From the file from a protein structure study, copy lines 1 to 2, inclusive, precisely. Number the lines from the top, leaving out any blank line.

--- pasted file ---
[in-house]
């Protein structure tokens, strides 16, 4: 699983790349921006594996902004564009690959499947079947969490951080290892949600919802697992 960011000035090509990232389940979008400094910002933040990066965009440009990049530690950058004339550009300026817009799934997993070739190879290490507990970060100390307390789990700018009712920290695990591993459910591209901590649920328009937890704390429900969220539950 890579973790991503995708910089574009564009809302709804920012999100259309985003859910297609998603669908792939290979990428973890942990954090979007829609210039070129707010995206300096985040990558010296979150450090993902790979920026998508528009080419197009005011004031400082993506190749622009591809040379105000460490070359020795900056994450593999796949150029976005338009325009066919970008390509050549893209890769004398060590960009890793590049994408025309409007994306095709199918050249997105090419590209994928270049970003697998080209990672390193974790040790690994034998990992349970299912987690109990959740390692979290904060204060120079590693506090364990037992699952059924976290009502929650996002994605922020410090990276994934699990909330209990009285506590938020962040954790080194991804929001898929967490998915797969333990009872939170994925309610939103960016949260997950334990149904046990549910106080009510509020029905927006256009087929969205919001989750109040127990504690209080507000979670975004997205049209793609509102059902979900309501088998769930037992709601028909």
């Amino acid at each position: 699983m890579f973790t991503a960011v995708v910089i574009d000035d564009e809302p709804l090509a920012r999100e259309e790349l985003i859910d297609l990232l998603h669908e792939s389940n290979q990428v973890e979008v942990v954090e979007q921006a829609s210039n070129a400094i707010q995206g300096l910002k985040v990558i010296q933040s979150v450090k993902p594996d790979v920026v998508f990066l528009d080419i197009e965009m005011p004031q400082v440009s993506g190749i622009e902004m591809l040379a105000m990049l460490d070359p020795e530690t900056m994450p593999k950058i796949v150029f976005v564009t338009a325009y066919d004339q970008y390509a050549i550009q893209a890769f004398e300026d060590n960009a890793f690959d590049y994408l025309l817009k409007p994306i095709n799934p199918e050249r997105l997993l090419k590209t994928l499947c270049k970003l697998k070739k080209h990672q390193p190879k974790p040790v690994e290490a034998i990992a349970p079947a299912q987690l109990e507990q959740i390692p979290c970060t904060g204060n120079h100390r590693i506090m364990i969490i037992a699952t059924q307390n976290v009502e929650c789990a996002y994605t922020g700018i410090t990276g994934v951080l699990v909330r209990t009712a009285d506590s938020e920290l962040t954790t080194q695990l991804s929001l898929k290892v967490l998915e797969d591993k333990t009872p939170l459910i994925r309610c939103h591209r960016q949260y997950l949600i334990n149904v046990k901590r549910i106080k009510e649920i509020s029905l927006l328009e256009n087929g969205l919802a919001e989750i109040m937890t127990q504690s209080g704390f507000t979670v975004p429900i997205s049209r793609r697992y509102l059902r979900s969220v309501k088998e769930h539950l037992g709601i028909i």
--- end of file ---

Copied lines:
[in-house]
């Protein structure tokens, strides 16, 4: 699983790349921006594996902004564009690959499947079947969490951080290892949600919802697992 960011000035090509990232389940979008400094910002933040990066965009440009990049530690950058004339550009300026817009799934997993070739190879290490507990970060100390307390789990700018009712920290695990591993459910591209901590649920328009937890704390429900969220539950 890579973790991503995708910089574009564009809302709804920012999100259309985003859910297609998603669908792939290979990428973890942990954090979007829609210039070129707010995206300096985040990558010296979150450090993902790979920026998508528009080419197009005011004031400082993506190749622009591809040379105000460490070359020795900056994450593999796949150029976005338009325009066919970008390509050549893209890769004398060590960009890793590049994408025309409007994306095709199918050249997105090419590209994928270049970003697998080209990672390193974790040790690994034998990992349970299912987690109990959740390692979290904060204060120079590693506090364990037992699952059924976290009502929650996002994605922020410090990276994934699990909330209990009285506590938020962040954790080194991804929001898929967490998915797969333990009872939170994925309610939103960016949260997950334990149904046990549910106080009510509020029905927006256009087929969205919001989750109040127990504690209080507000979670975004997205049209793609509102059902979900309501088998769930037992709601028909």